Archive for March 1st, 2011
Most indications are that world wide oil production is at its peak. A recent Wikileaks document suggests that the US believes the Saudis are overstating oil reserves and are already at their peak. If that’s true, the world may be producing more oil now than it ever will in the future. This could last a few more years, but at some point production will start to drop off.
If you’re an optimist you can hope that oil sands, off shore finds, and alternative energy can pick up the slack. That’s not very likely. Oil production drops off relatively rapidly and its not easy to replace the amounts of oil Saudi Arabia produces. At the time of the Iraq war there was hope that Iraq might have more reserves than thought (Saddam had been inefficient at discovering/drilling for oil, thanks to all his foreign policy adventures), but continued sabotage and instability there assure that any significant Iraqi oil won’t be on line for probably a decade or more. Off shore finds are modest, and oil sand production is actually down from its highs. It will take a lot of investment to have enough production to alter the trends. Even if we opened up Alaska and off shore areas to unrestrained drilling it won’t change the fact that oil production will slow.
The long term problems that could cause are numerous, but right now we’re dealing with the short term. The trouble with peak oil is that any slight change in demand or concern about supply can turn into a major price shift. Nothing illustrated this better than the price run up of 2008, followed by a massive collapse of oil prices when the recession hit. Oil prices leaped to over $145 a barrel, though a portion of that was due to the weakness of the dollar. When the recession was in full bloom after the financial crisis hit, the price went down to about $30 a barrel. Now with unrest in Egypt and Libya, the price is hovering at near $100 a barrel. That sounds cheap compared to 2008, but as recently as five years ago people were alarmed by the prospect of $100 a barrel oil.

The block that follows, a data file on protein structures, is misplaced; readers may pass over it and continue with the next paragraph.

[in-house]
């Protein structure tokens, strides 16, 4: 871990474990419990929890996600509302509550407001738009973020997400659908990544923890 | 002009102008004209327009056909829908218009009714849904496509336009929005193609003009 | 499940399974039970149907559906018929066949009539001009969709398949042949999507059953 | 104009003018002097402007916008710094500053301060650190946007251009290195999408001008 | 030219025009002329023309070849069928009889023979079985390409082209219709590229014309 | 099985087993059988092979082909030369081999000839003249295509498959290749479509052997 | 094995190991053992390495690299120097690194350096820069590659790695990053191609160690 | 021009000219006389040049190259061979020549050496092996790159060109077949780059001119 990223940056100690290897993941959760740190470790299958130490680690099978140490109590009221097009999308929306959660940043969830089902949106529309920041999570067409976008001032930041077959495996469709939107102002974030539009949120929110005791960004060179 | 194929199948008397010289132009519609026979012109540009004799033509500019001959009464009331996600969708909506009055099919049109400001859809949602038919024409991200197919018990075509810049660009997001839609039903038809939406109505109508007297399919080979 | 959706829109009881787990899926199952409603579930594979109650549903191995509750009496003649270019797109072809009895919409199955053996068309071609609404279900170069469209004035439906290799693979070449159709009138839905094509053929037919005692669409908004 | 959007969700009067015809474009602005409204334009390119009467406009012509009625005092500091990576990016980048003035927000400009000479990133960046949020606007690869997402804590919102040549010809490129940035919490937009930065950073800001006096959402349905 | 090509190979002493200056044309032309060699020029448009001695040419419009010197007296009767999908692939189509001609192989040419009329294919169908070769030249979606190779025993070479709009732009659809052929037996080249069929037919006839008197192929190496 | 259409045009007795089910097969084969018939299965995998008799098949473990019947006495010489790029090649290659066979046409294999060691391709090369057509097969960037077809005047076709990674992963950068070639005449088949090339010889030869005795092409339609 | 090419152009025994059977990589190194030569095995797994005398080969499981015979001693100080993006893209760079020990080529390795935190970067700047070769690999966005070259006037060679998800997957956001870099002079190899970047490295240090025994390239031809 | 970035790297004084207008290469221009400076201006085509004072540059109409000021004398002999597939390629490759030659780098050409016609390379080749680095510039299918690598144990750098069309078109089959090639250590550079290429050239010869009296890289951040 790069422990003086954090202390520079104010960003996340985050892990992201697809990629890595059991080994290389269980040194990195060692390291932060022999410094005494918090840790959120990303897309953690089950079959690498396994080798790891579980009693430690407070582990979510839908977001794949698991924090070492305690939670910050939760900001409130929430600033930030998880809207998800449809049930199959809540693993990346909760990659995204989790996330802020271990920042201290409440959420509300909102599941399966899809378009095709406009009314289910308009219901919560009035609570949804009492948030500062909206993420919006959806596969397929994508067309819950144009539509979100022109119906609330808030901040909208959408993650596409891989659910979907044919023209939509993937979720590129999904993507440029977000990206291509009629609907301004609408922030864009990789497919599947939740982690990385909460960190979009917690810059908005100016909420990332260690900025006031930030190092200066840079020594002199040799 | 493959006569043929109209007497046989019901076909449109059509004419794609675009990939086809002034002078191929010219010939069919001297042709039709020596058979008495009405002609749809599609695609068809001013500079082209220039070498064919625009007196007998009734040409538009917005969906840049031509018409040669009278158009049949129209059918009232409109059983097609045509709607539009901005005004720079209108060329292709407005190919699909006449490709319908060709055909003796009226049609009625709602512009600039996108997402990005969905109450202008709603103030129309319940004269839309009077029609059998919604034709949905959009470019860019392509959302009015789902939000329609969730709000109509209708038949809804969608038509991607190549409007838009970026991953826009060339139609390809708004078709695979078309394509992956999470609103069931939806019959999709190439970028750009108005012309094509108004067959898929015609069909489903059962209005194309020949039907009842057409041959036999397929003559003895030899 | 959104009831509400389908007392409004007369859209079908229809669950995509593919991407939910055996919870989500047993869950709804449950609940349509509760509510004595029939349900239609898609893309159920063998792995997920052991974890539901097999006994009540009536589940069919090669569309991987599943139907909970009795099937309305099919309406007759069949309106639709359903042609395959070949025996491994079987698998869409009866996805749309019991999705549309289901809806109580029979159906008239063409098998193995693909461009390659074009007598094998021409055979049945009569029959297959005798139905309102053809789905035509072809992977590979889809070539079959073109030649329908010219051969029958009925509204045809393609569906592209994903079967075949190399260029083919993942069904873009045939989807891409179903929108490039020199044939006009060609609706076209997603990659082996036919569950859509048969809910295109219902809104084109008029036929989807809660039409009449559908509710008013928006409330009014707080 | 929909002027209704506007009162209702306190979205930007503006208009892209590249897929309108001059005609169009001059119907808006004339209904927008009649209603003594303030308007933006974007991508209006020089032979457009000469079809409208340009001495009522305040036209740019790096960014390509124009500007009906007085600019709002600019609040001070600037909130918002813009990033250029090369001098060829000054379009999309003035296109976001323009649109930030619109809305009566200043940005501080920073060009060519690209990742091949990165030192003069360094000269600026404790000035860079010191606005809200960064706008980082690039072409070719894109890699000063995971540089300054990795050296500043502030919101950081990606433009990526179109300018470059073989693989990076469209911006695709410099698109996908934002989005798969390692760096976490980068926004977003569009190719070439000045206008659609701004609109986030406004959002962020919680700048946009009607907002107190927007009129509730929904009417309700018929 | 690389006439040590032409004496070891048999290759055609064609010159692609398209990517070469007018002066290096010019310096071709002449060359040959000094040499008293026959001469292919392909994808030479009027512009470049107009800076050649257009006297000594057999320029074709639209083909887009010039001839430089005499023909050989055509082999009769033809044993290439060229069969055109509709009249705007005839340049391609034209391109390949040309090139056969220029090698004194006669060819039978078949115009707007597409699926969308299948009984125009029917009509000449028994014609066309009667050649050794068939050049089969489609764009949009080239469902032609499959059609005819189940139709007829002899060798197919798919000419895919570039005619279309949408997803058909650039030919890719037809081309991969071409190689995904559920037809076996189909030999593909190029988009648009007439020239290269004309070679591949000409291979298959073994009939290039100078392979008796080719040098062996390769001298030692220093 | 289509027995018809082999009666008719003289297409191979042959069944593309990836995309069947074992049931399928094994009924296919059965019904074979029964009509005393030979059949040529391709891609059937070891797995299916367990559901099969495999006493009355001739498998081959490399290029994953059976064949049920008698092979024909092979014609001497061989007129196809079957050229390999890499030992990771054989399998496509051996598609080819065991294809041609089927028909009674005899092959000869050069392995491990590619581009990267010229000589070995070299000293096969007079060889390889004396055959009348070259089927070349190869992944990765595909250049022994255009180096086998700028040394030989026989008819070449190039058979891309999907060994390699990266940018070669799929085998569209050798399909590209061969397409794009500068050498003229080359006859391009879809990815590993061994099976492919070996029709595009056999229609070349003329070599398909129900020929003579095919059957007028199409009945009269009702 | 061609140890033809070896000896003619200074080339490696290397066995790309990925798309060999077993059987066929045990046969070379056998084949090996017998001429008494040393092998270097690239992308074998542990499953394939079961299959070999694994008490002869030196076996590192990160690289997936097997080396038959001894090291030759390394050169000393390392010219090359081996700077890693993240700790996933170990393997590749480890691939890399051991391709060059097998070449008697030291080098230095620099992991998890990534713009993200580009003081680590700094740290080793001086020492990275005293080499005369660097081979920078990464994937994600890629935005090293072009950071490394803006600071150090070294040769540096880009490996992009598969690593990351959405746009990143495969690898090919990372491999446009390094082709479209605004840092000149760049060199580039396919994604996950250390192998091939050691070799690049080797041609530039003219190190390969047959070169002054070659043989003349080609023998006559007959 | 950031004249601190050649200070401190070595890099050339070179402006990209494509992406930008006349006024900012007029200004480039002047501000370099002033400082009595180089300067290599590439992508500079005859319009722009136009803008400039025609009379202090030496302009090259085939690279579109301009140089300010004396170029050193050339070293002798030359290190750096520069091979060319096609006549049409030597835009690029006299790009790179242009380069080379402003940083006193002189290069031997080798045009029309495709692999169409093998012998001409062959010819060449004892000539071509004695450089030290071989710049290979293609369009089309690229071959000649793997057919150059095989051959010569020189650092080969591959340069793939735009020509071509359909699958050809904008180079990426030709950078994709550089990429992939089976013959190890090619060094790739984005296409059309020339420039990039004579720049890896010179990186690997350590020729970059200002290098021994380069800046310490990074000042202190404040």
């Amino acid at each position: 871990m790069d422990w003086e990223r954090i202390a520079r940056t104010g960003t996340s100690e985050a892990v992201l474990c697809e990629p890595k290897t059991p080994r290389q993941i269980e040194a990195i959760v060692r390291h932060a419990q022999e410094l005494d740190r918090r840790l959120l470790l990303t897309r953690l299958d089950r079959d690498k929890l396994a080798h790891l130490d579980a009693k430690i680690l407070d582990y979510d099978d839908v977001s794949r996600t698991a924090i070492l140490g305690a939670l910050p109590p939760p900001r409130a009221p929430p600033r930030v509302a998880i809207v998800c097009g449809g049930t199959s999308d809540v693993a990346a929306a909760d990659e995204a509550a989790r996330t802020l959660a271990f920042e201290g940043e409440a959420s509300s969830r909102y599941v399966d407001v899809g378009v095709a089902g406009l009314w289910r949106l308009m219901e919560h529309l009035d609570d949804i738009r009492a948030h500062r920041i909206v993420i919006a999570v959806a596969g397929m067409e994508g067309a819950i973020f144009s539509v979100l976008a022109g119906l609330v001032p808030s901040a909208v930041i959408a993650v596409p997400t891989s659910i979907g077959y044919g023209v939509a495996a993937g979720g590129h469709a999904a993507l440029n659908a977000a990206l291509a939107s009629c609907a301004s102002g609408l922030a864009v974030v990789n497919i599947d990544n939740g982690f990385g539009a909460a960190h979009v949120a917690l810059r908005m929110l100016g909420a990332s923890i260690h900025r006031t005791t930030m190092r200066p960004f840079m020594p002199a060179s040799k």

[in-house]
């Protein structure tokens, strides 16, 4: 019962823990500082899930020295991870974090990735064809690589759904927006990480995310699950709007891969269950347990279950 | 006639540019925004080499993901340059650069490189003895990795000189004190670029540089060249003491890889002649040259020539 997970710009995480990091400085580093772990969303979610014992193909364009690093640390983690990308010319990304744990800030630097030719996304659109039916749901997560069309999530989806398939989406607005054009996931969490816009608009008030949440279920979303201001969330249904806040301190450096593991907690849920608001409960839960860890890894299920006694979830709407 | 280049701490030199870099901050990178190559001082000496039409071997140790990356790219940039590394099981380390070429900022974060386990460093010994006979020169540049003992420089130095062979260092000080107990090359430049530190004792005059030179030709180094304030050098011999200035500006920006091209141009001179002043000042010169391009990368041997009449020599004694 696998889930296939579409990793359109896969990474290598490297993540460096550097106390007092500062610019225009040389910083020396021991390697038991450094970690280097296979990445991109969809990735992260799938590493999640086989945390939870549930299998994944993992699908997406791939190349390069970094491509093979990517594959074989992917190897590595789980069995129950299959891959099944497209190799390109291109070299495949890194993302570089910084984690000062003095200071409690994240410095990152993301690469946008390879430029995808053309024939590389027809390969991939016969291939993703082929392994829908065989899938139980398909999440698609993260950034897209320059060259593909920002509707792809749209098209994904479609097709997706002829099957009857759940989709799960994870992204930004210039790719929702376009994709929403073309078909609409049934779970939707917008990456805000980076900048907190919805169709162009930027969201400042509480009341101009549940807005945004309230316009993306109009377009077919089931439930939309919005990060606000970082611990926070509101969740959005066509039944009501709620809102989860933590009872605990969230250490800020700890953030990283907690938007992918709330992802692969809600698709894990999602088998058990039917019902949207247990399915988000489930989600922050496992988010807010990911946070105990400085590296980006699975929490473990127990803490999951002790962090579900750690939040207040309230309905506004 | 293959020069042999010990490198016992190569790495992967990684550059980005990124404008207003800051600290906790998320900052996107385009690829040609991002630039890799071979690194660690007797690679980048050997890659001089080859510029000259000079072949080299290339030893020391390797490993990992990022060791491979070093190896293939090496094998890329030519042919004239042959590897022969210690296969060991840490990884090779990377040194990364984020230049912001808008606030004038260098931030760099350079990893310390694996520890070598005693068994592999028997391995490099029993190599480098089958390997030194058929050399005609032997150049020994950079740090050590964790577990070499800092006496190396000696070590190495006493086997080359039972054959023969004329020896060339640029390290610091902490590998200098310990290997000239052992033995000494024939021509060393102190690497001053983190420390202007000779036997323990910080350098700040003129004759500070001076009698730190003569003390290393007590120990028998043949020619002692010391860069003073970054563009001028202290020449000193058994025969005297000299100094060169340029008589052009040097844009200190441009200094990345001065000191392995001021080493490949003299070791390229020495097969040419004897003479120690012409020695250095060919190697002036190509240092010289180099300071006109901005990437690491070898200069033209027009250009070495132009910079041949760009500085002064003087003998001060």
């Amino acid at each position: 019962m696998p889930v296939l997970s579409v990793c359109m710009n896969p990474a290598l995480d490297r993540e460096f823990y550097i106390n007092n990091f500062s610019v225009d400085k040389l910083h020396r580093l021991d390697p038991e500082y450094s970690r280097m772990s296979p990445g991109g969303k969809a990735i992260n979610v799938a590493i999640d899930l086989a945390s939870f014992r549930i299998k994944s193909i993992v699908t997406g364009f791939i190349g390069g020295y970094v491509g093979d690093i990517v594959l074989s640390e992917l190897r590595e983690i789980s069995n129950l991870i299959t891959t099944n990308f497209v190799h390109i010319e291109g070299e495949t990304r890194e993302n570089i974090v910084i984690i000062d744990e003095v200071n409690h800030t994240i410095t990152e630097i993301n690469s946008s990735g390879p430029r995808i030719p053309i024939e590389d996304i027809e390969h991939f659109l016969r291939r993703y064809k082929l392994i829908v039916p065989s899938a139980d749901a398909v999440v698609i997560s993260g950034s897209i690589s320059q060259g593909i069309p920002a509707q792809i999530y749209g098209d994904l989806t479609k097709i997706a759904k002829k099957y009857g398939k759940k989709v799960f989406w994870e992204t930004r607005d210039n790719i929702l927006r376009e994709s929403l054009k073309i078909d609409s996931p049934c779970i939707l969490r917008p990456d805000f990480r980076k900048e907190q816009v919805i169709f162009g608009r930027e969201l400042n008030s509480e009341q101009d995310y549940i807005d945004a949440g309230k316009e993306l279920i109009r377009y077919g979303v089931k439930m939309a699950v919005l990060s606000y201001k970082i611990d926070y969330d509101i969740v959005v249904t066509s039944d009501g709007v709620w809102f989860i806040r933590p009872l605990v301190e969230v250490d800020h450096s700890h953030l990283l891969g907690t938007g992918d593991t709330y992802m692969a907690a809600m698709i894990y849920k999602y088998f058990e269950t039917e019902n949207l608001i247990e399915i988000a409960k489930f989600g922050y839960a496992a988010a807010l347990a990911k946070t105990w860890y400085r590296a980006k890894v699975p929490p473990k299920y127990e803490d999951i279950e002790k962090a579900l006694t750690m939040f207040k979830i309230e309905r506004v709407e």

Consider this graph of oil prices:
From 1996 to 2005 we hovered between $20 and $40 a barrel. That price indicated that production was still easily meeting demand, as those prices were historically still quite low adjusted for inflation. Even during the late nineties boom years the price stayed low. That helped the economy boom, and was one reason the US budget could be balanced for a short while. Between 2005 and the summer of 2007 price started rising up to consistently around $60 a barrel. This was considered high, and reflected the increased demand for oil caused by the economic boom – especially continued growth in India and China. Then in 2008 the price soared. Some of this was simply increased demand, and some of it was due to factors like unrest in Nigeria, the kinds of oil produced, etc. But if we’ve hit a peak, this is how it would look.
Because demand for oil will stay pretty much the same if price changes are minor or moderate, a slight imbalance between supply and demand will require significant changes in price to reach a new equilibrium. For example, if due to stagnant supply or high demand the desire for people to buy $70 a barrel oil increases by 2%, it might require the price to double in order to cut some of that demand so that demand ultimately equals supply. If a recession causes a drop in demand (which it did), then the price will fall dramatically as suddenly supply easily meets demand.